To Logo or not to Logo? Navigating China’s Hot Logo Trend

    For fashion houses, the risk lies in how far they can push this logo trend while still feeling authentic to consumers.
    Jing Daily
    Ruonan ZhengAuthor
      Published   in Retail

    Just a few years ago, Chinese consumers were still shunning prominent logos as, traditionally, flaunting wealth in China was seen as tacky. On top of that, a wave of anti-corruption policies further dissuaded ostentatious shows of luxury among high-end consumers. But suddenly, logos are becoming important to fashion consumers in China, and fashion houses are responding with a bevy of new logo designs and applications.

    Sales associates who interact with clients understand this best. For instance, Lucy, a sales associate at a New York City luxury brand store, noticed that mature, affluent Chinese consumers learn about how logos reflect a designer’s ideology and philosophy, and she said they enjoyed feeling more “in the know” about these symbols. She also stated that her younger clients lacked interest in press clips about Chinese celebrities rocking the “branded” look because they understand how PR and media companies use these celebrities. “They despise it,” said Lucy. “They’d rather hear about the story behind the clothing.”

    The same goes for the logos they wear. “The way people see big logos has switched from tacky to claiming a social status—it’s a way to showcase one's aesthetic sensitivity,” said Remi Blanchard, a strategic planning expert in the China luxury market. “As consumers learn to appreciate logos and the luxury market becomes more complex, it seems like logo trends shouldn’t wear off any time soon.”

    The risk of playing with the logo#

    Therefore, it might seem as if splashing extravagant logos all over products is a quick strategy to draw crowds of buyers, but sophisticated consumers in China aren’t easily fooled by gimmicks. For fashion houses, the risk lies in how far they can push this logo trend while still feeling authentic to consumers.

    “Personally, it’s a bit boring to see so many brands embracing the same street-cool aesthetic,” said Jiaqi Luo, a Chinese millennial and marketing strategist at East Media. “Consumers are very smart these days—they get which brand is really having fun with their new design and which brand is just trying to fit in.”

    We’re seeing various clothiers approach this trend differently: Balenciaga, Givenchy, and Gucci all jumped on new designs right away, hoping to forge strong, new identities along with them. Meanwhile, lower key brands like Bottega Veneta, or Zegna have preferred to keep their logos discreet. So which approach is seen as more “authentic” by consumers?

    The answer is: It’s hard to say. A recent report from Agility Research & Strategy on affluent Chinese Gen-Z consumers shows that they prefer luxury brands with solid identities that stay true to themselves—not ones that blindly follow trends.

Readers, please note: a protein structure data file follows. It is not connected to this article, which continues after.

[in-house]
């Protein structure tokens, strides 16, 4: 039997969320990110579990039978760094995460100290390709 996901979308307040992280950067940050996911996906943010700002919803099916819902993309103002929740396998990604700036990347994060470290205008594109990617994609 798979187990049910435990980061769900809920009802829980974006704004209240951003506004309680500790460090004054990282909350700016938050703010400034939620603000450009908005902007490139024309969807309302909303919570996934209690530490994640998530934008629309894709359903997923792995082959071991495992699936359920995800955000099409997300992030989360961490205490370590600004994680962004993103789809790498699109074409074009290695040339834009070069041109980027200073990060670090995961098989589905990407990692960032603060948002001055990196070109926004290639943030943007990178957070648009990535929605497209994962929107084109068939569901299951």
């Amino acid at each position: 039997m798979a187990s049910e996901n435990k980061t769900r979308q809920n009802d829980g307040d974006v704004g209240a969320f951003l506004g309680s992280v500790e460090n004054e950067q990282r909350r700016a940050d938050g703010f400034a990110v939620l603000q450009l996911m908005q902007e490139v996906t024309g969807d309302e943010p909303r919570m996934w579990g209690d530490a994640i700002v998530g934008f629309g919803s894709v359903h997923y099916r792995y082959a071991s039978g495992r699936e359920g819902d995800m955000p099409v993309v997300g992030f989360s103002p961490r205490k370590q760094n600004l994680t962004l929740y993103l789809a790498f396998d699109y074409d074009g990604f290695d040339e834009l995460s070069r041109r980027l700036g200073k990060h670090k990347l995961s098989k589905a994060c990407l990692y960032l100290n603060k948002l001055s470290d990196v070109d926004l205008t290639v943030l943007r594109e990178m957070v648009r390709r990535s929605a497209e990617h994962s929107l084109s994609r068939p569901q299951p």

Gucci, the king of extravagant logos, stood out as a polarizing brand name among Chinese Gen-Zers. In the report, some respondents (mostly women) recognized how well the company adapted its logo while maintaining its fundamental identity, but others (primarily males) felt the brand released too many logo styles, giving the fashion house a "pompous and flamboyant" feel.

    On the other side of the logo spectrum, Bottega Veneta—a house that’s deeply rooted in its slogan "when your own initials are enough"—is actually valued for its understatement, according to Gen-Z respondents. Instead of changing its logo—something so integral to the brand’s DNA—Bottega Veneta used another tack to connect with younger generations: brand ambassadorship. Recently, the brand appointed teen idol Jackson Yee as its first celebrity spokesperson in the Asia-Pacific region. The move received significant fanfare, but the company hasn't indicated whether it has translated into sales yet.

    Co-branding is another way to connect with the young crowd while not having to ditch an identity entirely, Blanchard suggested. “Brands with a heterogeneous audience like Louis Vuitton chose to follow a diversified strategy to answer the needs of all their customer profiles,” he said. He pointed to the streetwear looks of the Louis Vuitton/Supreme collaboration, which necessitated a showy logo, while LV’s other product lines remain mostly dedicated to discreet logos.

    Will the logo trend ever wear off?

    As illustrated above, fashion houses are well aware that logo trends cannot work for every brand. The core task is to set up strong logo differentiation and esteem before going “streetwear-ized,” suggests New York-based Senior Consultant at Labbrand Ray Ju.

    But whether this fad will wear off or stay put could be up to bigger economic trends in China. “If history is any indication, the current logo trend will stay as long as the economic outlook is optimistic,” said Ju. “Whereas, during an economic contraction, less flaunty or even minimalistic styles are more relevant to consumers.” The recent slowdown in economic growth could work against the booming logo trend. Released this July, China’s second-quarter GDP rose 6.7 percent year-on-year, but that’s the weakest growth in about two years.

    “The trend works for brands until it does not,” said Ray. “So it is even more crucial for companies to look beyond the logos and have a holistic understanding of their brands and consumers in order to innovate, which is what really rejuvenates a brand and makes it resilient.” This means that brands need to focus on the stories behind the logo as much as—or more than—simply changing the logo for new generations of Chinese consumers whose tastes are starting to mature.

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